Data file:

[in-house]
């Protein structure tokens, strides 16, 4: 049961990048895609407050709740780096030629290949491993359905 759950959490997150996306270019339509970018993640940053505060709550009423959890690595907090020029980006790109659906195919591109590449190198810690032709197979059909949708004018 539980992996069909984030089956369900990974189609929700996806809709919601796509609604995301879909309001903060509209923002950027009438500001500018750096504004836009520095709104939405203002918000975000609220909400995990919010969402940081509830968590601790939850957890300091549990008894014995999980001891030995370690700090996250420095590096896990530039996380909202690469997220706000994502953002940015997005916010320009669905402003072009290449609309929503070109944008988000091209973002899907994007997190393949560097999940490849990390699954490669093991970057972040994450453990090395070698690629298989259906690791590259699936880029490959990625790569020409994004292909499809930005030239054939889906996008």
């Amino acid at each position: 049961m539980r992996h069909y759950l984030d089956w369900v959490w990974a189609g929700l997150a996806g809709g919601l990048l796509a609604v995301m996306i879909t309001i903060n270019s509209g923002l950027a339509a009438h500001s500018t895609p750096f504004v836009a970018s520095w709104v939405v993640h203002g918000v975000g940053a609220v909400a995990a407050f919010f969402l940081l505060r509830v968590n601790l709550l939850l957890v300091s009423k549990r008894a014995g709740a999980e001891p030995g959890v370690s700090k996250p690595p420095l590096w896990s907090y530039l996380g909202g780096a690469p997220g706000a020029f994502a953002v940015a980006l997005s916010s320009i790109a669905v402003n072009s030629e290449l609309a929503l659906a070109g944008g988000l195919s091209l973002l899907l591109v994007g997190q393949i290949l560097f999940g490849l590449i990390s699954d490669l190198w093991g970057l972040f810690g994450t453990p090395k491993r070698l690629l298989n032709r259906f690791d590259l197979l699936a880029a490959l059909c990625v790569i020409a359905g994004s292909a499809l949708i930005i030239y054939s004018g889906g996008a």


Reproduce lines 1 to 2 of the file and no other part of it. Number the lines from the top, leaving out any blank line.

[in-house]
């Protein structure tokens, strides 16, 4: 049961990048895609407050709740780096030629290949491993359905 759950959490997150996306270019339509970018993640940053505060709550009423959890690595907090020029980006790109659906195919591109590449190198810690032709197979059909949708004018 539980992996069909984030089956369900990974189609929700996806809709919601796509609604995301879909309001903060509209923002950027009438500001500018750096504004836009520095709104939405203002918000975000609220909400995990919010969402940081509830968590601790939850957890300091549990008894014995999980001891030995370690700090996250420095590096896990530039996380909202690469997220706000994502953002940015997005916010320009669905402003072009290449609309929503070109944008988000091209973002899907994007997190393949560097999940490849990390699954490669093991970057972040994450453990090395070698690629298989259906690791590259699936880029490959990625790569020409994004292909499809930005030239054939889906996008």